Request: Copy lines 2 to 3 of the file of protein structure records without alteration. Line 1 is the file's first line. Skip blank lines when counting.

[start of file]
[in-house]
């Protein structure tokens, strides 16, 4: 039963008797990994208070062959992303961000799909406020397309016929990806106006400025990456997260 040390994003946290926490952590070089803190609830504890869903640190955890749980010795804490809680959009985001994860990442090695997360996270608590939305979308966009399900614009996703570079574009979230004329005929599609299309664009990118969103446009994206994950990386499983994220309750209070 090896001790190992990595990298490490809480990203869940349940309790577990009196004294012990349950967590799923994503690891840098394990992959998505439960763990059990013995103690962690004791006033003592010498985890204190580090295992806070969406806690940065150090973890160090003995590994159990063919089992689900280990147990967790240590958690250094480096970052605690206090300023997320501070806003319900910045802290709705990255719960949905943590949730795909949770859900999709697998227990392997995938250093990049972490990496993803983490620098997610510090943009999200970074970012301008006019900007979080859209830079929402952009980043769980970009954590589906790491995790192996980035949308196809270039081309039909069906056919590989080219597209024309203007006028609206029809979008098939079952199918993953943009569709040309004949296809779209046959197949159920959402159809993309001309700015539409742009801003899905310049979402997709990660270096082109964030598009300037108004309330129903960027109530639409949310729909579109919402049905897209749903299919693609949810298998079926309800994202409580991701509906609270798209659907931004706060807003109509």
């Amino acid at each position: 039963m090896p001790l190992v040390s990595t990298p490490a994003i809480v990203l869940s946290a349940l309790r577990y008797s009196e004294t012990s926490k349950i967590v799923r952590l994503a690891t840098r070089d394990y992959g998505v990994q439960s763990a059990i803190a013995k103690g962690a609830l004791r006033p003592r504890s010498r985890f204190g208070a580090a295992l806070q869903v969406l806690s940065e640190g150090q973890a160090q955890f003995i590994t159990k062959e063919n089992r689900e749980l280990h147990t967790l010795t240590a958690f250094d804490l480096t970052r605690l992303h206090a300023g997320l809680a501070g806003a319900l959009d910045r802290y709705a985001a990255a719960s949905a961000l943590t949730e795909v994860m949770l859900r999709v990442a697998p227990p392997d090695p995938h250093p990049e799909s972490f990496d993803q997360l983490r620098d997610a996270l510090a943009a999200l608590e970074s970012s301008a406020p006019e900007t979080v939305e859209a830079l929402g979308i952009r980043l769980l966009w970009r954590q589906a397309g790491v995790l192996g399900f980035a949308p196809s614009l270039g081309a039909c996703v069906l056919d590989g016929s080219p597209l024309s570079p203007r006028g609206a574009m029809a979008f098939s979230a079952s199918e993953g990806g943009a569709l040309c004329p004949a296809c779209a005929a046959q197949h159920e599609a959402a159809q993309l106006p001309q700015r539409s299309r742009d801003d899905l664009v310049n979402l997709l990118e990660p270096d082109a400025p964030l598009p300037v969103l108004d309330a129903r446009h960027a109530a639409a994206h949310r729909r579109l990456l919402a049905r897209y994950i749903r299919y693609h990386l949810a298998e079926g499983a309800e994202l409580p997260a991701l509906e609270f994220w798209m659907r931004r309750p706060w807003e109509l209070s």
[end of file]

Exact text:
């Protein structure tokens, strides 16, 4: 039963008797990994208070062959992303961000799909406020397309016929990806106006400025990456997260 040390994003946290926490952590070089803190609830504890869903640190955890749980010795804490809680959009985001994860990442090695997360996270608590939305979308966009399900614009996703570079574009979230004329005929599609299309664009990118969103446009994206994950990386499983994220309750209070 090896001790190992990595990298490490809480990203869940349940309790577990009196004294012990349950967590799923994503690891840098394990992959998505439960763990059990013995103690962690004791006033003592010498985890204190580090295992806070969406806690940065150090973890160090003995590994159990063919089992689900280990147990967790240590958690250094480096970052605690206090300023997320501070806003319900910045802290709705990255719960949905943590949730795909949770859900999709697998227990392997995938250093990049972490990496993803983490620098997610510090943009999200970074970012301008006019900007979080859209830079929402952009980043769980970009954590589906790491995790192996980035949308196809270039081309039909069906056919590989080219597209024309203007006028609206029809979008098939079952199918993953943009569709040309004949296809779209046959197949159920959402159809993309001309700015539409742009801003899905310049979402997709990660270096082109964030598009300037108004309330129903960027109530639409949310729909579109919402049905897209749903299919693609949810298998079926309800994202409580991701509906609270798209659907931004706060807003109509």
């Amino acid at each position: 039963m090896p001790l190992v040390s990595t990298p490490a994003i809480v990203l869940s946290a349940l309790r577990y008797s009196e004294t012990s926490k349950i967590v799923r952590l994503a690891t840098r070089d394990y992959g998505v990994q439960s763990a059990i803190a013995k103690g962690a609830l004791r006033p003592r504890s010498r985890f204190g208070a580090a295992l806070q869903v969406l806690s940065e640190g150090q973890a160090q955890f003995i590994t159990k062959e063919n089992r689900e749980l280990h147990t967790l010795t240590a958690f250094d804490l480096t970052r605690l992303h206090a300023g997320l809680a501070g806003a319900l959009d910045r802290y709705a985001a990255a719960s949905a961000l943590t949730e795909v994860m949770l859900r999709v990442a697998p227990p392997d090695p995938h250093p990049e799909s972490f990496d993803q997360l983490r620098d997610a996270l510090a943009a999200l608590e970074s970012s301008a406020p006019e900007t979080v939305e859209a830079l929402g979308i952009r980043l769980l966009w970009r954590q589906a397309g790491v995790l192996g399900f980035a949308p196809s614009l270039g081309a039909c996703v069906l056919d590989g016929s080219p597209l024309s570079p203007r006028g609206a574009m029809a979008f098939s979230a079952s199918e993953g990806g943009a569709l040309c004329p004949a296809c779209a005929a046959q197949h159920e599609a959402a159809q993309l106006p001309q700015r539409s299309r742009d801003d899905l664009v310049n979402l997709l990118e990660p270096d082109a400025p964030l598009p300037v969103l108004d309330a129903r446009h960027a109530a639409a994206h949310r729909r579109l990456l919402a049905r897209y994950i749903r299919y693609h990386l949810a298998e079926g499983a309800e994202l409580p997260a991701l509906e609270f994220w798209m659907r931004r309750p706060w807003e109509l209070s």